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Dover Post
  • 2013 Korean Festival celebrates the Land of the Morning Calm – in Delaware

  • Come and visit a little bit of Korea this weekend.
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    • IF YOU GO:
      WHAT: 2013 Korean Festival
      WHEN: 10 a.m. to 3 p.m., Saturday, Oct. 5
      WHERE: Dover Korean Baptist Church, 2659 McKee Road, Dover
      ADMISSION: Free, although there is a charge for food
      INFO...
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      IF YOU GO:
      WHAT: 2013 Korean Festival

      WHEN: 10 a.m. to 3 p.m., Saturday, Oct. 5

      WHERE: Dover Korean Baptist Church, 2659 McKee Road, Dover

      ADMISSION: Free, although there is a charge for food

      INFO: Call 674-8577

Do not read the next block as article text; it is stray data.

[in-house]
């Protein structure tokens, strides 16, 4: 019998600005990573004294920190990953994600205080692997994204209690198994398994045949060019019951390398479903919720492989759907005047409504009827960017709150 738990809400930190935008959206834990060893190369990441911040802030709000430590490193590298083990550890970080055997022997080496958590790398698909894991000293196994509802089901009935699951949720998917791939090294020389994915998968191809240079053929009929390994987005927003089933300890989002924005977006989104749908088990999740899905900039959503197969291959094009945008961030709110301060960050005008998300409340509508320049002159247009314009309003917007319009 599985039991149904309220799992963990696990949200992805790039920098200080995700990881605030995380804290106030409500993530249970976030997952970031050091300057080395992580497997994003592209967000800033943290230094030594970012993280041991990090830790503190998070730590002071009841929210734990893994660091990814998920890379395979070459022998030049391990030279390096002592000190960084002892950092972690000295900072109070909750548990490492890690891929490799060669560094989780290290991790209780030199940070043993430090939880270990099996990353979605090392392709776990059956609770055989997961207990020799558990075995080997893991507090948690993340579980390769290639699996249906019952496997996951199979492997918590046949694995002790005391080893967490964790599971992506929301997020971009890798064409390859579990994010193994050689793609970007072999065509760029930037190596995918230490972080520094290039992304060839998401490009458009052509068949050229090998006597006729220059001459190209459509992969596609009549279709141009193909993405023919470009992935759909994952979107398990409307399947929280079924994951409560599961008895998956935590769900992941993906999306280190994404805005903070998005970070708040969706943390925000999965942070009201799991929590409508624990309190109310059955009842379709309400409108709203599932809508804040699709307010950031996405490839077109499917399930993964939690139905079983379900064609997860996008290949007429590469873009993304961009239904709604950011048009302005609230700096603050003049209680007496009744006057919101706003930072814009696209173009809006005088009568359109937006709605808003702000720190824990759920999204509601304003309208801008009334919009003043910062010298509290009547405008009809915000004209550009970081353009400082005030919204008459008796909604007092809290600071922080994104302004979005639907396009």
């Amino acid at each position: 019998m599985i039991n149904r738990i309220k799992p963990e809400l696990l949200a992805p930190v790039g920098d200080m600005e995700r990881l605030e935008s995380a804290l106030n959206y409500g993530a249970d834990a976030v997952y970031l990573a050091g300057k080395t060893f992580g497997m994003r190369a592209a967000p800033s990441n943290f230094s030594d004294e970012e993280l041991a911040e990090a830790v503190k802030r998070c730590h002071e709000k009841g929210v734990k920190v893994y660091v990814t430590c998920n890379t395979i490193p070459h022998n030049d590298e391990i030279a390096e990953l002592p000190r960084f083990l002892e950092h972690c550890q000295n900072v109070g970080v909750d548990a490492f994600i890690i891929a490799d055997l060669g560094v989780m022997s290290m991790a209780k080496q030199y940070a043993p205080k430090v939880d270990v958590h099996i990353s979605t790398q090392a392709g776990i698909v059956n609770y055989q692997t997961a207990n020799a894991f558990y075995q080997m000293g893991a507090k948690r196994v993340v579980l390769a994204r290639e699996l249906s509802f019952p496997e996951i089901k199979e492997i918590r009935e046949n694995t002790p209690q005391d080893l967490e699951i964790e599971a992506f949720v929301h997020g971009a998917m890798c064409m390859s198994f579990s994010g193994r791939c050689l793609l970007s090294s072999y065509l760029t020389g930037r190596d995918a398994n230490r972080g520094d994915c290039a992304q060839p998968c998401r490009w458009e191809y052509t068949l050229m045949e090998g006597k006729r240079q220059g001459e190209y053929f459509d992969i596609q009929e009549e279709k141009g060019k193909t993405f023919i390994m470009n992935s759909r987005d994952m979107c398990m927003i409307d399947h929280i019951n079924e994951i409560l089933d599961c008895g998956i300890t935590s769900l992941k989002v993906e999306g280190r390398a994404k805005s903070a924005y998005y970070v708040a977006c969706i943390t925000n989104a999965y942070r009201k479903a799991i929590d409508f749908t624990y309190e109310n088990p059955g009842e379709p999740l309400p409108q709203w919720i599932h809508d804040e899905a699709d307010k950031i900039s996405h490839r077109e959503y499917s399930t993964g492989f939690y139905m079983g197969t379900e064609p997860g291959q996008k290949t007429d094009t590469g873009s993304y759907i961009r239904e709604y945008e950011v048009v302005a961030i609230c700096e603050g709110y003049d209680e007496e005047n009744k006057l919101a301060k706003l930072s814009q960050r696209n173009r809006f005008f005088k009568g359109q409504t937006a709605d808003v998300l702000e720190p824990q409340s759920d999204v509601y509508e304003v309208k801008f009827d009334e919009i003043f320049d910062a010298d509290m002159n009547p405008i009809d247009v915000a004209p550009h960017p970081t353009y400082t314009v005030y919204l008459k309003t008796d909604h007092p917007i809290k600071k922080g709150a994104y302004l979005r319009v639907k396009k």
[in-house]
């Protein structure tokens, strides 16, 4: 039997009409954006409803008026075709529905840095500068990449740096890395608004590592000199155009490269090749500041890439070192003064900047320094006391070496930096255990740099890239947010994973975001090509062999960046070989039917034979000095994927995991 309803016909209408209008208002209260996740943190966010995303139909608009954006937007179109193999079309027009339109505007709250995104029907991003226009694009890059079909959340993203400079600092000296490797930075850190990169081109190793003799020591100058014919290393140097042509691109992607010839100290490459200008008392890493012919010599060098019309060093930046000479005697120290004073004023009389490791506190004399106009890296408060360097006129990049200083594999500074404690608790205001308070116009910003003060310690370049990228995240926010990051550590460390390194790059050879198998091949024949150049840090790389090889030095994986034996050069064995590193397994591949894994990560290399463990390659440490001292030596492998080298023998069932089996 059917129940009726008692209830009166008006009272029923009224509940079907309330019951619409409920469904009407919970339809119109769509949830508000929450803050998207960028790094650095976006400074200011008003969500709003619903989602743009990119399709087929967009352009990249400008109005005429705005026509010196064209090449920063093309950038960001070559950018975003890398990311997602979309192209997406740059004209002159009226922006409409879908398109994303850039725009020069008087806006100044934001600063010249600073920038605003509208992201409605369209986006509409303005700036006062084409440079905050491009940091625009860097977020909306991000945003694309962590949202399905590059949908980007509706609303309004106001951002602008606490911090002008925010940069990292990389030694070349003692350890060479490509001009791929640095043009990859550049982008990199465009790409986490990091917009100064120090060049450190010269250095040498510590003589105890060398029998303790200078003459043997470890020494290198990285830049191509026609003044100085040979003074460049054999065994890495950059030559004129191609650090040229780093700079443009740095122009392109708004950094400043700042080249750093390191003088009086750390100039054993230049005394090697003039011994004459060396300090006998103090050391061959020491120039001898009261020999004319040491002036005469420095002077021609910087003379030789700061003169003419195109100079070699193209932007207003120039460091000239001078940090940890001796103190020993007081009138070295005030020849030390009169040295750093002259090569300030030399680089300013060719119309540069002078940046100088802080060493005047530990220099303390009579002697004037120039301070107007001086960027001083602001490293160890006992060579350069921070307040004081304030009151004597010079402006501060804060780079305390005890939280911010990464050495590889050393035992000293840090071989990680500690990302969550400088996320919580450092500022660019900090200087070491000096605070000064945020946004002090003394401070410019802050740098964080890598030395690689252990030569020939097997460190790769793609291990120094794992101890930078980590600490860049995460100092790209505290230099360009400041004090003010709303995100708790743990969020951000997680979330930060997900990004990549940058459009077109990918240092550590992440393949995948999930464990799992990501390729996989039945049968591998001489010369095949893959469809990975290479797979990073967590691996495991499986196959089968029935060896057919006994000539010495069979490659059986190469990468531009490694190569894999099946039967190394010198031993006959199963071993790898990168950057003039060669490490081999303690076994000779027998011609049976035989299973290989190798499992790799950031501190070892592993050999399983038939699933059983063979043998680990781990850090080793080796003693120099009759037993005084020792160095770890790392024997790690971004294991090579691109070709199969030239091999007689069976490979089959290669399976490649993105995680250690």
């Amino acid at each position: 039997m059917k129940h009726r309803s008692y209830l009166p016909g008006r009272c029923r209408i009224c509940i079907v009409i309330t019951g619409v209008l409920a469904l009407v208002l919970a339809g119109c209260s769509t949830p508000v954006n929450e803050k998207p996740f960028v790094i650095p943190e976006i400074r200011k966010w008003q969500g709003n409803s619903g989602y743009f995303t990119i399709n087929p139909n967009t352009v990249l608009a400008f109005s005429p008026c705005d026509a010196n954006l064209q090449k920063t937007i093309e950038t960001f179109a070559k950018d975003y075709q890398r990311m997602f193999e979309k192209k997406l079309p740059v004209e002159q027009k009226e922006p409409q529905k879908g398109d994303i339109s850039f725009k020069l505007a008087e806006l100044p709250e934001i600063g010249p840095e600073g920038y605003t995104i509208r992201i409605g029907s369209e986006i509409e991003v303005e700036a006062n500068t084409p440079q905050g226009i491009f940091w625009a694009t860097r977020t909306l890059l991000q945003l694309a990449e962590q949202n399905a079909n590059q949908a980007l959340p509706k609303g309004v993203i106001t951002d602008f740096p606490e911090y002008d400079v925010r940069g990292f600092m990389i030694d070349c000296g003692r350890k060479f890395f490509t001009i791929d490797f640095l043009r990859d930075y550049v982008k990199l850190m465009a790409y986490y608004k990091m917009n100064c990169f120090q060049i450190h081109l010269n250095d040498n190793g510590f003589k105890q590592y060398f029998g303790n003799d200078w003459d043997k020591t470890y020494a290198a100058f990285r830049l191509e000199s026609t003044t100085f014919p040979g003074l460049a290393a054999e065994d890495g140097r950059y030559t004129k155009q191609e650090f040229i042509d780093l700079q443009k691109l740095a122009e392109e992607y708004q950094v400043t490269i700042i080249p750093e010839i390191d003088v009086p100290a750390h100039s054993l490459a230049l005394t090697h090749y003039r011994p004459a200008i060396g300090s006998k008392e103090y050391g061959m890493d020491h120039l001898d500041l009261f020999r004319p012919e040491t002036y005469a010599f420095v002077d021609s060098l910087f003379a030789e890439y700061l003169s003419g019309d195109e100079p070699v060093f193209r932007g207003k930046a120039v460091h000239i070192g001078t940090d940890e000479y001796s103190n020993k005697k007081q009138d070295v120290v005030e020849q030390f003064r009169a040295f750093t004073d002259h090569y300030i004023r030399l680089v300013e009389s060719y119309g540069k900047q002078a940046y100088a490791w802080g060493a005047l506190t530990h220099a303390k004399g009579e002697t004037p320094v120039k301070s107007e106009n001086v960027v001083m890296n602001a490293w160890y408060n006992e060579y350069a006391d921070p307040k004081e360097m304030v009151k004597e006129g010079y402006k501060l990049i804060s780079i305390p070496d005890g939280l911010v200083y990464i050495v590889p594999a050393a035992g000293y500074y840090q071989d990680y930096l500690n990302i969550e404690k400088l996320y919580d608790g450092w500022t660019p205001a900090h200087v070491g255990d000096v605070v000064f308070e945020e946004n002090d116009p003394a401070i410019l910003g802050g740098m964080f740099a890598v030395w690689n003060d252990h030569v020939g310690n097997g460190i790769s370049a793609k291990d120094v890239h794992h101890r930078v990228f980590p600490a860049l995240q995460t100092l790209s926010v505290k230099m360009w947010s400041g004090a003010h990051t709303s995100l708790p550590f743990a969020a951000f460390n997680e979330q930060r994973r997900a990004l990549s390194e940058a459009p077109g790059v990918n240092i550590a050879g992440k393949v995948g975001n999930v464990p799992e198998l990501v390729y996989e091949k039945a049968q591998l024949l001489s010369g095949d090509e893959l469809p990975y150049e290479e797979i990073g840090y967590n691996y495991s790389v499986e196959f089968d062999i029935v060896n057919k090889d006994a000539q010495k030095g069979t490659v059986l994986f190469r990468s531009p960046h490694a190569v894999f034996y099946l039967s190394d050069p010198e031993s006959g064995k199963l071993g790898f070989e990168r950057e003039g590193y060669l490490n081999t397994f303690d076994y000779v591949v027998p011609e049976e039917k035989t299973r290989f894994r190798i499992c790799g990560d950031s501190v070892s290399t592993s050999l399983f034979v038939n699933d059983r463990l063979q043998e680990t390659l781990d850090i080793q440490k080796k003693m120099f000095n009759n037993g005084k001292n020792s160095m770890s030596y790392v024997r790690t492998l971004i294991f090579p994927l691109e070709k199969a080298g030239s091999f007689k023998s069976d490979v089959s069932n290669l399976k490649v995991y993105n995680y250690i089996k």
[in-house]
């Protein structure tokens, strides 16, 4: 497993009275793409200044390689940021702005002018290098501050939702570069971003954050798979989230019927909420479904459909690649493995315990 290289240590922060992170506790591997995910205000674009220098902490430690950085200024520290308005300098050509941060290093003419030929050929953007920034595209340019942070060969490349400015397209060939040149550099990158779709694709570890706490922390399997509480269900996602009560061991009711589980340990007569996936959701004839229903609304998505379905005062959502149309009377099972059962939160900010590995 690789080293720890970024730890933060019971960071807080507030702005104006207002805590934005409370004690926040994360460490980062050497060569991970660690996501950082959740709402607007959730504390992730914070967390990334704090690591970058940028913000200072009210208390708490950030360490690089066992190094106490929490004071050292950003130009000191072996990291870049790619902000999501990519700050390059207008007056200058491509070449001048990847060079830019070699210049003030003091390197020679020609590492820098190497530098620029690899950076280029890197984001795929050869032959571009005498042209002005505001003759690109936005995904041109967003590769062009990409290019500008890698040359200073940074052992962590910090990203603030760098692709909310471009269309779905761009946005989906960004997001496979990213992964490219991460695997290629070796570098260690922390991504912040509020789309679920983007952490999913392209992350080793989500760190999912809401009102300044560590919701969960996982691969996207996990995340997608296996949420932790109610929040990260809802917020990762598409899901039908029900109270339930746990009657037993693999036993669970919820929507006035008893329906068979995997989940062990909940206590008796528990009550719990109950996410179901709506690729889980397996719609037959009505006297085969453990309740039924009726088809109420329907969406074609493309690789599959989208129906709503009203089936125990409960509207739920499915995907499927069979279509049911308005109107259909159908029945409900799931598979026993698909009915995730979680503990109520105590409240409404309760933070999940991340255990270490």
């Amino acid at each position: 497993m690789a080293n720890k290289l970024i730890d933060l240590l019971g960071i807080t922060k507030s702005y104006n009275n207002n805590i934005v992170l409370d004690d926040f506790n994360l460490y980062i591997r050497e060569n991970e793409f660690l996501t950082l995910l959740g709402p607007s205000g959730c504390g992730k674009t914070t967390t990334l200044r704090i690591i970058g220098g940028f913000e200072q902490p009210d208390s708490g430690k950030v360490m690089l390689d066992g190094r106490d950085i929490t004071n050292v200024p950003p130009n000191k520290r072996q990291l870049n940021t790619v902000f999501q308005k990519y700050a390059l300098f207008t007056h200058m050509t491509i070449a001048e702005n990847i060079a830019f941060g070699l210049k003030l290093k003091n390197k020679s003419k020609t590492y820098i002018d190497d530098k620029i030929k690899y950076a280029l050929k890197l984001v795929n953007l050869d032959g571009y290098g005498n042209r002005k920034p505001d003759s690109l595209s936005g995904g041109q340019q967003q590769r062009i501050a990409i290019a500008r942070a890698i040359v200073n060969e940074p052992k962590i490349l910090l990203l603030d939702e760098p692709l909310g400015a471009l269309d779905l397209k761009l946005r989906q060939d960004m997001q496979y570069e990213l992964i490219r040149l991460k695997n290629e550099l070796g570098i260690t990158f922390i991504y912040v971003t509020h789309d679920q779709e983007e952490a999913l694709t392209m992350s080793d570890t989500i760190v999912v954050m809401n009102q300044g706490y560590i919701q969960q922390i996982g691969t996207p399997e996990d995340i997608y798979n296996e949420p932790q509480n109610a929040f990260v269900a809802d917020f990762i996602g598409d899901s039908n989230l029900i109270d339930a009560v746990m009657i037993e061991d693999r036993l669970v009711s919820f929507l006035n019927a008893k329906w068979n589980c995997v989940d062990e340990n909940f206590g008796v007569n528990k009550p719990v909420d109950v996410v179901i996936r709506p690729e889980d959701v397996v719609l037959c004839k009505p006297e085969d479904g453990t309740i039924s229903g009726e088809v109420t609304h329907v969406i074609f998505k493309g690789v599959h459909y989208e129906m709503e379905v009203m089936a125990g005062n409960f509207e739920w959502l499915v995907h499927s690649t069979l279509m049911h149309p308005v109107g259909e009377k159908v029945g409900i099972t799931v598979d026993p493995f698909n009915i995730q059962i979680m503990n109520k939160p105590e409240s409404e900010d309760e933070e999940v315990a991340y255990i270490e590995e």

• Koreans can be proud of their rich and varied history, which stretches back more than two millennia. Although more recent times have been fraught with conflict, the people of the Korean Peninsula still have a way of life that is both unique and universal. This Saturday, Koreans living in Delaware will share some of those customs in the 2013 Korean Festival at the Dover Korean Baptist Church, Dover. “It's a festival aimed at sharing Korean traditions and cultures,” said Alex Yoon, son of Grand Master Seok H. Yoon, of Yoon's Martial Arts. And since it is hosted by the Korean Baptist Church, the festival also is aimed a raising money for church missionary work in Korea and in other countries, Yoon said. Visitors will be treated to a popular form of Korean dance, the buchaechum, or fan dance. Dating from the Joseon Dynasty, which began in 1392 and lasted for more than 500 years, the dance features women in bright pink dresses and similarly-colored fans. The movements simulate nature, recalling waves in the ocean and blooming flowers and trees. The colorful costume is a coat and skirt with long, flowing sleeves, called a dangui. The fans, which the dancers use to simulate ocean movements or wind blowing, usually are decorated with images evoking flowers. The festival includes a traditional performance called the samul-nori, percussion music played on four ancient instruments, two different-sized gongs, barrel-shaped drum and a drum shaped like an hourglass. The literal translation of “samul” is “four objects,” while “nori” means “play.” In addition, students from Yoons' school in Dover will provide a tae-kwando demonstration with students from the school in Lewes, as well as an exhibition of gumdo, or Korean sword fighting. And if watching all of the activity gives visitors hunger pangs, the church will serve up marinated beef, or bulgogi, with either white or fried rice and a helping of kimchi, the national dish of Korea, made of spicy fermented cabbage, radishes or cucumbers. Other dishes include chicken teriyaki, egg rolls and the Korean hoddeok, a pancake sometimes filled with honey, brown sugar, peanuts and cinnamon. Cost of food selections range between $5 and $8 each. Other events include a tug-of-war, a raffle for a bicycle and gift card, and a demonstration of jegichagi, a Korean children's game similar to hacky-sack. The festival is bound to evoke many memories, particularly for the many military veterans in Dover who have been stationed in Korea, the elder Yoon said. “A lot of the veterans liked Korea and they liked Korean food, so they miss Korea,” Yoon said. “Maybe this way they can have again some of those fond memories of Korea.” There also are more than 1,000 Korean nationals living in Dover, many of who attend the Dover Korean Baptist Church. “That's why we're trying to put this together,” Yoon said. “We've had it before, but it was smaller. We're really trying to have a big festival.”
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